Cigar Reviews

Joya De Nicaragua Antaño 1970 Robusto Grande

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When I first started smoking cigars more than a decade ago, I remember tobacconists and friends in the hobby warning me to stay away from the Joya De Nicaragua Antaño 1970 until I was a more seasoned smoker. They shared how the pepper and strength would knock me on my butt. Not heeding their advice for long, I lit up my first Antaño 1970 and was overwhelmed with the pepper spice and nicotine kick. Over the years, I’ve reached for this Nicaraguan puro every now and then when I craved a strong cigar. But with each passing smoke, I realized that many other cigars on the market, especially from Nicaragua, were fuller flavored and offered more strength and I was left wanting. Now that I am longer seeking the biggest and baddest cigar out there, let’s see what the Antaño 1970 is all about.

Joya De Nicaragua - Antano 1970

The Antaño 1970, which translates to ‘yesteryear’, is a Nicaraguan puro manufactured in Esteli, Nicaragua. There is a large number of frontmarks in the line including: Machito (4 3/4 by 42), Consul (4 1/2 by 52), Gran Consul (4 3/4 by 60), Robusto Grande (5 1/2 by 52), Alisado (6 by 52), Belicoso (6 by 54), Gran Perfecto (6 by 60), Magnum (6 by 60), Churchill (6 7/8 by 48), Big Bull (7 by 60), and Lancero (7 1/2 by 38).

Joya De Nicaragua - Antano 1970

You can purchase the Joya De Nicaragua Antaño 1970 from our good friends over at Famous Smoke Shop.


Price: $7.92
Vitola: Robusto Grande
Size: 5 1/2 by 52
Wrapper: Nicaraguan Habano Criollo
Binder: Nicaraguan
Filler: Nicaraguan (Jalapa, Condega, Esteli)
Smoke Time: 1 Hour and 30 Minutes


Joya De Nicaragua’s Antaño 1970 wears a dark reddish brown wrapper that is loaded with black markings. The leaf is somewhat coarse and a light amount of oils can be seen. Small veins coat the cigar that is evenly and firmly rolled.

Joya De Nicaragua - Antano 1970

A faint aroma of vinegar and raisins is found on the wrapper, while chocolate, warm cedar, baking spices, and raisin comes across on the foot. A mild spice tickles my nose nearly bringing on a sneeze. A quick cut through the cap opens a perfect draw. The raisin flavor is followed by the rich cedar and cinnamon.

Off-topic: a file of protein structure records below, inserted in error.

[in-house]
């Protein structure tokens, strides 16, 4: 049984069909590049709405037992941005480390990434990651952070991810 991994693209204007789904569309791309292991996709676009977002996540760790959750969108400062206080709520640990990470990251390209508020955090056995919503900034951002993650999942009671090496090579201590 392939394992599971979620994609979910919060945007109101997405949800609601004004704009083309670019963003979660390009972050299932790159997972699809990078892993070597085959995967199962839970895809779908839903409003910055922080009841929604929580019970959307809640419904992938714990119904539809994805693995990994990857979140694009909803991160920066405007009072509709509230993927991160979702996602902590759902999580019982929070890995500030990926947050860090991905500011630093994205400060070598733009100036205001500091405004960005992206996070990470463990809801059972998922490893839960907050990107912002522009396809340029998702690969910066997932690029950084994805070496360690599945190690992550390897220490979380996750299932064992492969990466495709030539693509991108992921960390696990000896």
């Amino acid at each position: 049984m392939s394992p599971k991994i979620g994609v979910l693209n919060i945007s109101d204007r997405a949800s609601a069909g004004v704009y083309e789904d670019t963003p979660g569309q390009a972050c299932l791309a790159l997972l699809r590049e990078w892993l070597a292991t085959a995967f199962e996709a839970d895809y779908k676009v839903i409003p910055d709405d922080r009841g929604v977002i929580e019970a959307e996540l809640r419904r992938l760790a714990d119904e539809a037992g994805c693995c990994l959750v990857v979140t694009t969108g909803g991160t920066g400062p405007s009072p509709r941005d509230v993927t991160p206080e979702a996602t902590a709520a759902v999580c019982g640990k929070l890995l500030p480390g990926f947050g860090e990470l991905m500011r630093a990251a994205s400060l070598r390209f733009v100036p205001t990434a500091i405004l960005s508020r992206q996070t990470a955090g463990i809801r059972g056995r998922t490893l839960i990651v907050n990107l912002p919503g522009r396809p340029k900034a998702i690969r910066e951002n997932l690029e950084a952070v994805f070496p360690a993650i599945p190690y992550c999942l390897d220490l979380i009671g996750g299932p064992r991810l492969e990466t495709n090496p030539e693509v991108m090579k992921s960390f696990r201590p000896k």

Joya De Nicaragua - Antano 1970


The Joya De Nicaragua Antaño 1970 opens with a medium profile and spice. A sour note overshadows the other flavors as the cigar warms up. As the sour flavor subsides, a fruit flavor appears along with a generic wood. Black pepper trails and, at this point, there isn’t a whole lot of spice going on.  A burnt wood flavor sits on the finish of the smoke and the pepper spice is more noticeable as I retro-hale. Through the first third, the burn remained even as a white ash is held well.

Joya De Nicaragua - Antano 1970


Making my was into the second third of the JDN Antaño 1970, there is a noticeable evolution in the flavors. The burnt wood flavor from the prior third has gained ground and the earlier fruit is now more of a floral note. The pepper spice is  right in line with the bolder flavors and there is a sweetness coming across on the back end of the profile.

Joya De Nicaragua - Antano 1970


The floral flavor and spice intensify in the last third of the smoke with the wood and cocoa following. The sweetness is no longer consistent, but only appears every few puffs of the 1970. I burn through the last two inches of the cigar with ease.

Joya De Nicaragua - Antano 1970


It made a world of a difference approaching the Antaño 1970 with the right mindset. I didn’t go in to it expecting the strongest cigar out there, but, rather, I laid aside my previous opinions (as much as one can) to give the 1970 a fair chance. And I walked away from the experience with my expectations exceeded on what this cigar brings to the table. A complex, balanced, evolving profile characterized the Antaño 1970 that burned nearly perfect and produced a satisfying amount of smoke. And, the odd thing is, I found the profile to fit perfectly with a cup of coffee in the morning. With fifteen years under its belt, the Joya De Nicaragua Antaño 1970 is still a worthwhile smoke.

Jeremy Hensley is a bean counter for a non-profit in El Paso, Texas. He is married to the most understanding wife (he still can’t figure out how she puts up with his cigar smoking hobby), and blessed with two beautiful children. When he is not acting like a kid, he enjoys everything outdoors, especially fishing with his dad in the Great Lakes. Also, he meets the criteria of being a Casa Fumando reviewer: being a hockey fan. Feel free to contact Jeremy anytime via email (jmhensley13[at]gmail[dot]com). And make sure to follow him on twitter

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